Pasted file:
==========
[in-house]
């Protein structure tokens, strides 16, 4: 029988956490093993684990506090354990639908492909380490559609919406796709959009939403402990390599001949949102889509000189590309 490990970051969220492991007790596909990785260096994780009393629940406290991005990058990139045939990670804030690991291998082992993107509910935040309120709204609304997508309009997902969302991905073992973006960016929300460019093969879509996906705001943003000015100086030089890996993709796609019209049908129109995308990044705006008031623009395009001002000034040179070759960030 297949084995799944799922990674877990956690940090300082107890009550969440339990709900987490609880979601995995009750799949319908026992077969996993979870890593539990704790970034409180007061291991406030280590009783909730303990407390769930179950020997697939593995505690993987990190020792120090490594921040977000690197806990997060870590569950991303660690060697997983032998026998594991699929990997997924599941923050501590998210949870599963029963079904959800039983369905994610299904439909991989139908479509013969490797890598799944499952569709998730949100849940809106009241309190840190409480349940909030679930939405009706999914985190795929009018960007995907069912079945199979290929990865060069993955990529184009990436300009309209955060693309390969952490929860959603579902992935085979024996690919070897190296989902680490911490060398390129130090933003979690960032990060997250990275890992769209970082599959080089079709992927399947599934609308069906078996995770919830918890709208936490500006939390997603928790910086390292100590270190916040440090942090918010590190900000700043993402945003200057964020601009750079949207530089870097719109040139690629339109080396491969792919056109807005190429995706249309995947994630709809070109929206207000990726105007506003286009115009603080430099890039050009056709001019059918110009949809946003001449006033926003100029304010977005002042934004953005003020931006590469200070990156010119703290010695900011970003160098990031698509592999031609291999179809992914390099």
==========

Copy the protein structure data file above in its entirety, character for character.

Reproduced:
[in-house]
């Protein structure tokens, strides 16, 4: 029988956490093993684990506090354990639908492909380490559609919406796709959009939403402990390599001949949102889509000189590309 490990970051969220492991007790596909990785260096994780009393629940406290991005990058990139045939990670804030690991291998082992993107509910935040309120709204609304997508309009997902969302991905073992973006960016929300460019093969879509996906705001943003000015100086030089890996993709796609019209049908129109995308990044705006008031623009395009001002000034040179070759960030 297949084995799944799922990674877990956690940090300082107890009550969440339990709900987490609880979601995995009750799949319908026992077969996993979870890593539990704790970034409180007061291991406030280590009783909730303990407390769930179950020997697939593995505690993987990190020792120090490594921040977000690197806990997060870590569950991303660690060697997983032998026998594991699929990997997924599941923050501590998210949870599963029963079904959800039983369905994610299904439909991989139908479509013969490797890598799944499952569709998730949100849940809106009241309190840190409480349940909030679930939405009706999914985190795929009018960007995907069912079945199979290929990865060069993955990529184009990436300009309209955060693309390969952490929860959603579902992935085979024996690919070897190296989902680490911490060398390129130090933003979690960032990060997250990275890992769209970082599959080089079709992927399947599934609308069906078996995770919830918890709208936490500006939390997603928790910086390292100590270190916040440090942090918010590190900000700043993402945003200057964020601009750079949207530089870097719109040139690629339109080396491969792919056109807005190429995706249309995947994630709809070109929206207000990726105007506003286009115009603080430099890039050009056709001019059918110009949809946003001449006033926003100029304010977005002042934004953005003020931006590469200070990156010119703290010695900011970003160098990031698509592999031609291999179809992914390099």